• Reduce the minimum government share holding in public sector banks to 33 percent (from 55 percent for the State Bank of India and 51 percent for the others), and rely on the private sector for the recapitalization process.

  • Allow foreign banks to set up subsidiaries or joint ventures (instead of just branches as at present).

  • Announce formally the full accession to the Core Principles for supervision.

  • Improve the machinery for debt recovery and changing the legislative framework.

The Khan Committee on Harmonizing the Role and Operations of Development Finance Institutions (DFIs) and Banks recommended a move toward universal banking, with a progressive elimination of the boundaries between banks and DFIs. The Narasimham Committee also supported this convergence. Mergers between banks and DFIs, and among banks themselves should also be permitted. Both Committees also noted the need for harmonization of the cash reserve and statutory liquidity requirements over time.

The Gupta Report on Agricultural Credit recommended: further deregulation of priority sector lending; permitting banks to set interest rates on agricultural loans; and speeding up the process of credit by allowing bank branches to approve most loans.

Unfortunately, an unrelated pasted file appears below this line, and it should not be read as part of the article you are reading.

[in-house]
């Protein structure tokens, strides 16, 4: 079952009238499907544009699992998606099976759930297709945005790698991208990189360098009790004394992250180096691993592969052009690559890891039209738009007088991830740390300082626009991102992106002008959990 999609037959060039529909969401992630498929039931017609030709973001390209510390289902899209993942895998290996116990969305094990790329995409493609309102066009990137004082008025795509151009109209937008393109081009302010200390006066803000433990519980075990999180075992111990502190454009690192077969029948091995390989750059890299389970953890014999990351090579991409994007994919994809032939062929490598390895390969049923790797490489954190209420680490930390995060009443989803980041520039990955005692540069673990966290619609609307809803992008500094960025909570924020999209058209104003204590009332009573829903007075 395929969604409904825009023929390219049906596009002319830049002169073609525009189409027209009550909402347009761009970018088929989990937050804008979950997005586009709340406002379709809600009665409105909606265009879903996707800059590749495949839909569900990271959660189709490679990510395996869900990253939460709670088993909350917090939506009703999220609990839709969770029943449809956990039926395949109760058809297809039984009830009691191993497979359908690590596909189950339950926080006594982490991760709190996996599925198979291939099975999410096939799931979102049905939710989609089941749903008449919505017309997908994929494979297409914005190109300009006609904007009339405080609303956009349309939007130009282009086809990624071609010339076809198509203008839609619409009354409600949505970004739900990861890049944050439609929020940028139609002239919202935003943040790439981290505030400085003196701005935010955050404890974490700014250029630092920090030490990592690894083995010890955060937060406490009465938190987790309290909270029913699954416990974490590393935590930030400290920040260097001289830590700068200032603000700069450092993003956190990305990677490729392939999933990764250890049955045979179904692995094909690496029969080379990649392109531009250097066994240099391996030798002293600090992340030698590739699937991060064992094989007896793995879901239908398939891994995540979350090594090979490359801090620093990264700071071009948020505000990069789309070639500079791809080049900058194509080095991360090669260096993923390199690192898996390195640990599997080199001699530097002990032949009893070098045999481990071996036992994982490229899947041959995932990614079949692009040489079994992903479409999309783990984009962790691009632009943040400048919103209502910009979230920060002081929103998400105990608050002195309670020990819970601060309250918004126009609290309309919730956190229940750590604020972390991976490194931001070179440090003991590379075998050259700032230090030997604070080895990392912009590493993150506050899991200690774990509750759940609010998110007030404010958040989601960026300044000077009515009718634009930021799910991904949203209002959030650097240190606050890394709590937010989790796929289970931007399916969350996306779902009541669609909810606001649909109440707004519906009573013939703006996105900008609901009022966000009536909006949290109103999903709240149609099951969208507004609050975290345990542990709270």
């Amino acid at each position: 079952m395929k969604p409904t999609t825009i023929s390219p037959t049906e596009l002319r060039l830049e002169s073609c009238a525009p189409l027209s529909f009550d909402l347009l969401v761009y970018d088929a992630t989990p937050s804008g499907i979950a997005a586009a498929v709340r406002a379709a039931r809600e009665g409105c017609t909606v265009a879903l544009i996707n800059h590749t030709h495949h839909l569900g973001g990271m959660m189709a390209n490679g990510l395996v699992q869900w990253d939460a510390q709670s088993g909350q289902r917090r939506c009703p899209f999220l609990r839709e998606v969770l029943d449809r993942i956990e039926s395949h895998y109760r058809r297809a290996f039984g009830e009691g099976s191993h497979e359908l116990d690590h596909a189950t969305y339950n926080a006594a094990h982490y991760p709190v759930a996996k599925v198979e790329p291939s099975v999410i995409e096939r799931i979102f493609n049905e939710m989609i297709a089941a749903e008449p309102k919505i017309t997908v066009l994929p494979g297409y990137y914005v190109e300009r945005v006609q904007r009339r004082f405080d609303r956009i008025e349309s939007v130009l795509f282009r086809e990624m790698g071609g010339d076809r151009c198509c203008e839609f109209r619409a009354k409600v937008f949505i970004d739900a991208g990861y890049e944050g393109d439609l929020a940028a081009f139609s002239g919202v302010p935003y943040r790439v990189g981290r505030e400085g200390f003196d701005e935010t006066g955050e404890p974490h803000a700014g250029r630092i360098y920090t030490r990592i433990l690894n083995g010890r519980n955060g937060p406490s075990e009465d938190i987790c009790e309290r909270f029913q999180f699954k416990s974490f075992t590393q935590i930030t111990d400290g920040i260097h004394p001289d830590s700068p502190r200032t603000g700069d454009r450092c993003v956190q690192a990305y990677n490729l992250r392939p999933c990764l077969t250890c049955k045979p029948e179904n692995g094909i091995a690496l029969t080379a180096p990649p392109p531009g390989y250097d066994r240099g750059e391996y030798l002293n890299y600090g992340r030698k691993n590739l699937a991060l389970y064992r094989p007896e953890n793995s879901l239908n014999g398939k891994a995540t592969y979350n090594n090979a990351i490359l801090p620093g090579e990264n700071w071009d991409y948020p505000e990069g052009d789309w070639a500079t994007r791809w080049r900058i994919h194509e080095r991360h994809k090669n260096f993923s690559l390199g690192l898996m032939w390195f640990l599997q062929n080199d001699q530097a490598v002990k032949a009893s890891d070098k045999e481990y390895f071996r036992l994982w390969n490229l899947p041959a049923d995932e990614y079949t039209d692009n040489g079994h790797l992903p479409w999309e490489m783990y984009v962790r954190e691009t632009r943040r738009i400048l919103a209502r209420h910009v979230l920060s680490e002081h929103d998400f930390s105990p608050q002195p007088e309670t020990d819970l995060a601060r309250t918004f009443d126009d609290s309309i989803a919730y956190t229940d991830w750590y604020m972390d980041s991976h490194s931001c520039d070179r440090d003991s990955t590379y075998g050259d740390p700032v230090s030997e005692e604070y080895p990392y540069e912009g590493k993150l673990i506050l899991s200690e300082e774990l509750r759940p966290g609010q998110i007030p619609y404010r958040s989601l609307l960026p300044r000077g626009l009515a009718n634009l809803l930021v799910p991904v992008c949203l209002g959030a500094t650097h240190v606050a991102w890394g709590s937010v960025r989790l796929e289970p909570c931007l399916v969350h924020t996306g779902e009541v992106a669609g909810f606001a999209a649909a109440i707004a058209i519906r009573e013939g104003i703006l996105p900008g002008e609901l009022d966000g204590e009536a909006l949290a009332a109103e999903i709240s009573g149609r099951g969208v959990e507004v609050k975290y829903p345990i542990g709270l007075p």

V. External Sector Developments

A. Overview

61. The balance of payments remained strong in 1997/98, with private capital inflows continuing to boost international reserves, despite a widening in the current account deficit to around 1½ percent of GDP (Table V.1). Export growth in dollar terms decelerated further in 1997/98, while import growth was stronger. Portfolio inflows fell sharply in 1997/98, although this decline was offset by buoyant net inflows of foreign direct investment and external commercial borrowing. The rupee has come under pressure over the last year, depreciating by 19 percent against the dollar between the onset of the Asian crisis in July 1997 and end-July 1998. On the reform agenda, the authorities have taken further steps to open the capital account and to liberalize the trade and exchange regimes.

Table V.1

India: Balance of Payments 1993/94–1997

(In millions of U.S. dollars)

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Sources: Data provided by the Indian authorities; World Economic Outlook; and staff estimates.

Includes interest on trade finance.

Merchandise trade only; volume estimates are derived from partner country trade price deflators from the WEO database.

B. Current Account